The program on Illumination Engineering, chaired by Ian Ferguson of Georgia Institute of Technology, includes the Fifth International Conference on Solid State Lighting (IE431) and Organic Light-Emitting Materials and Devices IX (NP424).
Abstracts for the Fifth International Conference on Solid State Lighting are due 17 January 2005.
The Chairs for the Fifth International Conference on Solid State Lighting are Ian Ferguson; John Carrano of DARPA; Tsunemasa Taguchi of Yamaguchi University, Japan; and Kevin Leadford of Lithonia Lighting.
The conference is interested in receiving papers that cover improvements in solid state light sources and the use of these devices in lighting applications, such as:
* solid state light sources
* light-emitting diodes (growth, fabrication, and optimization)
* UV/pumped phosphors
* lighting phosphor technology (YAG, tricolor, etc.)
* LED fabrication improvements (light and heat extraction)
* packaging (light and heat extraction, phosphor downconversion)
* LEDs and lasers in lighting applications
* illumination design for general lighting
* CIE and chromaticity measurements
* rare-earth doped LEDs
* electroluminescence crystals
* electrode-less sources
* sulphur dimer sources
* architectural lighting
* drive electronics for lighting systems
The continued development of high-brightness LEDs based on III-Nitrides and AlInGaP has led to the possibility of revolutionary new approaches for lighting and general illumination. Efficient UV/Blue solid state sources fabricated from III-Nitrides can be coupled to phosphors for visible color and white light generation. Red, green, and blue LEDs can be combined to make high brightness and dynamically adjustable white sources.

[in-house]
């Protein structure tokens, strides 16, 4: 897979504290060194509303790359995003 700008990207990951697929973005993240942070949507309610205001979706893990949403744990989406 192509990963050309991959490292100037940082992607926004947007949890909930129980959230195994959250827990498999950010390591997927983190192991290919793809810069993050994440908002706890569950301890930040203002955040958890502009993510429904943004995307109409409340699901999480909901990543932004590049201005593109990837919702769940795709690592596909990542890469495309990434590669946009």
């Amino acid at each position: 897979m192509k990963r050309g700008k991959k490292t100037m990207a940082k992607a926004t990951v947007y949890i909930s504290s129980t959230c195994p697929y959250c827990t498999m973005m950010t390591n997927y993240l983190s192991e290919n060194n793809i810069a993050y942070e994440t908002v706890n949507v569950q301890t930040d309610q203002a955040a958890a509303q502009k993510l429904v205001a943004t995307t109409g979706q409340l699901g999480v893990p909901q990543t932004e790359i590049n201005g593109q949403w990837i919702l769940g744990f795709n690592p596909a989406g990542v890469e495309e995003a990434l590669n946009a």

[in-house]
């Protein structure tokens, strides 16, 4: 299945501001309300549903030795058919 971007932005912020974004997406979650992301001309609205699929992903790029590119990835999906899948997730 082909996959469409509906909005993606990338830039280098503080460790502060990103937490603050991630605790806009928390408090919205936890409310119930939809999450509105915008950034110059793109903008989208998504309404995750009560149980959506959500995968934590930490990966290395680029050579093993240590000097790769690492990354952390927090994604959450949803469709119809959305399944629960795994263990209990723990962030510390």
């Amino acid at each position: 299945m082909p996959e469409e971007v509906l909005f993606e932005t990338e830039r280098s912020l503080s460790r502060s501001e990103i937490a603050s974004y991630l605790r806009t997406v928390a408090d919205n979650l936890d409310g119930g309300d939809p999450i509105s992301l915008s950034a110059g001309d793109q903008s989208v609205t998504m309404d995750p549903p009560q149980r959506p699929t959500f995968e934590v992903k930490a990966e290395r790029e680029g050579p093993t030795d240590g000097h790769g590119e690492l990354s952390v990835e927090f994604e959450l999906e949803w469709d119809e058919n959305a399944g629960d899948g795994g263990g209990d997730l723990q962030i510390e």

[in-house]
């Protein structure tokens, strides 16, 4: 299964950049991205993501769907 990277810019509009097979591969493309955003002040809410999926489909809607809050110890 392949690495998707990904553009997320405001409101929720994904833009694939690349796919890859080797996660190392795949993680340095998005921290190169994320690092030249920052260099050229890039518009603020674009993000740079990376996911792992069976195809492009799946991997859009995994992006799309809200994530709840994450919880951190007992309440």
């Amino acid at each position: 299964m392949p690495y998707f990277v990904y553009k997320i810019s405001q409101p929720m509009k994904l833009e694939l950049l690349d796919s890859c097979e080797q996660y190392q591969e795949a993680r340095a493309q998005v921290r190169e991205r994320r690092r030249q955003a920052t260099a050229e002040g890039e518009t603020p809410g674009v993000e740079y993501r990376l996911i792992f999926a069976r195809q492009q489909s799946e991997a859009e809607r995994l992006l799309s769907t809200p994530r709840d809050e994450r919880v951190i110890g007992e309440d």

However, while an LED can now exceed the luminous efficiencies of incandescent light bulbs (>30 lumens/watt), they must improve both total light output and cost per lumen output to be competitive with existing lighting technologies. LEDs typically operate at powers from 0.1-5 watts compared to many tens of watts for an incandescent source. A current LED light source costs ~$0.10 per lumen compared to <$0.001 per lumen for traditional light bulbs. LED structures designed to maximize the light extraction efficiency and operate at higher powers for high lumen output are now being produced. However, many material and device challenges still remain such as including improving high-power efficiencies and high-temperature performance.
The implementation of LEDs, and even lasers, in general lighting applications will require new lighting paradigms that are only now being considered. The most appropriate metrics for measuring LEDs for lighting applications are still being considered. There have also been rapid advances made in the development of organic and polymeric LEDs and are now exhibiting efficiencies similar to inorganic devices. These devices may also have utility in lighting applications and are more likely provide broad illumination sources than the point sources produced by inorganic devices. Other approaches can be taken to producing solid state lighting sources. These include electrode-less sources and rare earth doping of GaN.
Solid state lighting technology is rapidly advancing and very large markets are waiting for new technologies that can deliver more efficient light sources. The use of LEDs in solid state lighting is the technology of the future for lighting and general illumination.